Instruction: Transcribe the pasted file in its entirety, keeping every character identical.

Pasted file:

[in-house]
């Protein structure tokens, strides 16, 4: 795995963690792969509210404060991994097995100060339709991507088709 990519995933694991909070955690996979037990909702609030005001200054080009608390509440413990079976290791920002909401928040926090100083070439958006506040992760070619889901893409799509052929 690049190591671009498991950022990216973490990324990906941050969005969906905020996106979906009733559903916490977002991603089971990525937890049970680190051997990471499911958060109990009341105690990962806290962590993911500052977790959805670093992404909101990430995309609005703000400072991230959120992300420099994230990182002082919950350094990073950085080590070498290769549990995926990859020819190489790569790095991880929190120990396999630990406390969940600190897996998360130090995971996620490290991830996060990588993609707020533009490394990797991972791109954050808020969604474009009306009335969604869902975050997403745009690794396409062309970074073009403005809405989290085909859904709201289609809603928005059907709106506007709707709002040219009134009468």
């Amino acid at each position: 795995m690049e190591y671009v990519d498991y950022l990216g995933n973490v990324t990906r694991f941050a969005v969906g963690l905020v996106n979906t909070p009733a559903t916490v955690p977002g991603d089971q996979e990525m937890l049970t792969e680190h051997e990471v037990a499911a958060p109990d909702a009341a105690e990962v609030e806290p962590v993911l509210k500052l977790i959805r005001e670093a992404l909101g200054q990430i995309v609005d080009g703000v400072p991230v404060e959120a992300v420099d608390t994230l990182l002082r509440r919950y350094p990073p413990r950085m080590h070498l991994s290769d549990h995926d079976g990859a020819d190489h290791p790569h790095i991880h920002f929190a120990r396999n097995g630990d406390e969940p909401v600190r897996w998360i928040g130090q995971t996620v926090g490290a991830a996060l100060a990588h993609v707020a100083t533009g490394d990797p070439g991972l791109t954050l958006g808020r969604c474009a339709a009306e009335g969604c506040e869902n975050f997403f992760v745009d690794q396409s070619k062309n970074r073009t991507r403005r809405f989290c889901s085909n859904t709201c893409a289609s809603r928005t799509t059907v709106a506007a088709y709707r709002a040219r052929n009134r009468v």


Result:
[in-house]
């Protein structure tokens, strides 16, 4: 795995963690792969509210404060991994097995100060339709991507088709 990519995933694991909070955690996979037990909702609030005001200054080009608390509440413990079976290791920002909401928040926090100083070439958006506040992760070619889901893409799509052929 690049190591671009498991950022990216973490990324990906941050969005969906905020996106979906009733559903916490977002991603089971990525937890049970680190051997990471499911958060109990009341105690990962806290962590993911500052977790959805670093992404909101990430995309609005703000400072991230959120992300420099994230990182002082919950350094990073950085080590070498290769549990995926990859020819190489790569790095991880929190120990396999630990406390969940600190897996998360130090995971996620490290991830996060990588993609707020533009490394990797991972791109954050808020969604474009009306009335969604869902975050997403745009690794396409062309970074073009403005809405989290085909859904709201289609809603928005059907709106506007709707709002040219009134009468």
């Amino acid at each position: 795995m690049e190591y671009v990519d498991y950022l990216g995933n973490v990324t990906r694991f941050a969005v969906g963690l905020v996106n979906t909070p009733a559903t916490v955690p977002g991603d089971q996979e990525m937890l049970t792969e680190h051997e990471v037990a499911a958060p109990d909702a009341a105690e990962v609030e806290p962590v993911l509210k500052l977790i959805r005001e670093a992404l909101g200054q990430i995309v609005d080009g703000v400072p991230v404060e959120a992300v420099d608390t994230l990182l002082r509440r919950y350094p990073p413990r950085m080590h070498l991994s290769d549990h995926d079976g990859a020819d190489h290791p790569h790095i991880h920002f929190a120990r396999n097995g630990d406390e969940p909401v600190r897996w998360i928040g130090q995971t996620v926090g490290a991830a996060l100060a990588h993609v707020a100083t533009g490394d990797p070439g991972l791109t954050l958006g808020r969604c474009a339709a009306e009335g969604c506040e869902n975050f997403f992760v745009d690794q396409s070619k062309n970074r073009t991507r403005r809405f989290c889901s085909n859904t709201c893409a289609s809603r928005t799509t059907v709106a506007a088709y709707r709002a040219r052929n009134r009468v």